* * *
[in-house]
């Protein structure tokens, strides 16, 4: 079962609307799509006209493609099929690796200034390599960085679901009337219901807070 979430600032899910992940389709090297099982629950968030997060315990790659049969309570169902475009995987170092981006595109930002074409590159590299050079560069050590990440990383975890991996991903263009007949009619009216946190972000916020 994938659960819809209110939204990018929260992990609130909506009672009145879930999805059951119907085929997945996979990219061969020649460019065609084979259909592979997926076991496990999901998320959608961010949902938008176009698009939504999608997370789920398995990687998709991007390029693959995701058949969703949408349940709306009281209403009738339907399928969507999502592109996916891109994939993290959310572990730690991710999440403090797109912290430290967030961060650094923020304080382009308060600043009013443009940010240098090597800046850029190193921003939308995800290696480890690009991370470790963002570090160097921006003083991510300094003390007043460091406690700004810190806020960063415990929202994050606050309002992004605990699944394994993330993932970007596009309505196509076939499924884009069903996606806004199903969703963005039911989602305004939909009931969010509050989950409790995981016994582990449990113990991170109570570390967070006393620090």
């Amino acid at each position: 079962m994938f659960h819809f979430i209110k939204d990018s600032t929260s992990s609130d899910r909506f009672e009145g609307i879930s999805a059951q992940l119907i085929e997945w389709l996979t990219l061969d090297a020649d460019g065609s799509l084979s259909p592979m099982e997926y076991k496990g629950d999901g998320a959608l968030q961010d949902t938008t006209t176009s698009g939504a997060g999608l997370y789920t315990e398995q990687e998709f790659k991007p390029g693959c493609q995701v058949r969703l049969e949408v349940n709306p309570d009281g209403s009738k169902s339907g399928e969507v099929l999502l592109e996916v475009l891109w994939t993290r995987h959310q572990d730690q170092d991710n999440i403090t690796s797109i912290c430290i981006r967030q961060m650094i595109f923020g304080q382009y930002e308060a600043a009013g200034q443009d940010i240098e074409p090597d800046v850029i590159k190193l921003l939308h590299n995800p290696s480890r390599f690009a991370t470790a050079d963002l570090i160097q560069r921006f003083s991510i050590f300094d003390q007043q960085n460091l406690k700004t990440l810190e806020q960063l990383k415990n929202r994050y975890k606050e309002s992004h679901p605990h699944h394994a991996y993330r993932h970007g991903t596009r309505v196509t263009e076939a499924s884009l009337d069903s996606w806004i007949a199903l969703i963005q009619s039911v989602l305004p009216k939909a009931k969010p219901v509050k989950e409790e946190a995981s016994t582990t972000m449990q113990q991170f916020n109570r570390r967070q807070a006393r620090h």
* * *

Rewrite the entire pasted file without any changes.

[in-house]
């Protein structure tokens, strides 16, 4: 079962609307799509006209493609099929690796200034390599960085679901009337219901807070 979430600032899910992940389709090297099982629950968030997060315990790659049969309570169902475009995987170092981006595109930002074409590159590299050079560069050590990440990383975890991996991903263009007949009619009216946190972000916020 994938659960819809209110939204990018929260992990609130909506009672009145879930999805059951119907085929997945996979990219061969020649460019065609084979259909592979997926076991496990999901998320959608961010949902938008176009698009939504999608997370789920398995990687998709991007390029693959995701058949969703949408349940709306009281209403009738339907399928969507999502592109996916891109994939993290959310572990730690991710999440403090797109912290430290967030961060650094923020304080382009308060600043009013443009940010240098090597800046850029190193921003939308995800290696480890690009991370470790963002570090160097921006003083991510300094003390007043460091406690700004810190806020960063415990929202994050606050309002992004605990699944394994993330993932970007596009309505196509076939499924884009069903996606806004199903969703963005039911989602305004939909009931969010509050989950409790995981016994582990449990113990991170109570570390967070006393620090």
């Amino acid at each position: 079962m994938f659960h819809f979430i209110k939204d990018s600032t929260s992990s609130d899910r909506f009672e009145g609307i879930s999805a059951q992940l119907i085929e997945w389709l996979t990219l061969d090297a020649d460019g065609s799509l084979s259909p592979m099982e997926y076991k496990g629950d999901g998320a959608l968030q961010d949902t938008t006209t176009s698009g939504a997060g999608l997370y789920t315990e398995q990687e998709f790659k991007p390029g693959c493609q995701v058949r969703l049969e949408v349940n709306p309570d009281g209403s009738k169902s339907g399928e969507v099929l999502l592109e996916v475009l891109w994939t993290r995987h959310q572990d730690q170092d991710n999440i403090t690796s797109i912290c430290i981006r967030q961060m650094i595109f923020g304080q382009y930002e308060a600043a009013g200034q443009d940010i240098e074409p090597d800046v850029i590159k190193l921003l939308h590299n995800p290696s480890r390599f690009a991370t470790a050079d963002l570090i160097q560069r921006f003083s991510i050590f300094d003390q007043q960085n460091l406690k700004t990440l810190e806020q960063l990383k415990n929202r994050y975890k606050e309002s992004h679901p605990h699944h394994a991996y993330r993932h970007g991903t596009r309505v196509t263009e076939a499924s884009l009337d069903s996606w806004i007949a199903l969703i963005q009619s039911v989602l305004p009216k939909a009931k969010p219901v509050k989950e409790e946190a995981s016994t582990t972000m449990q113990q991170f916020n109570r570390r967070q807070a006393r620090h």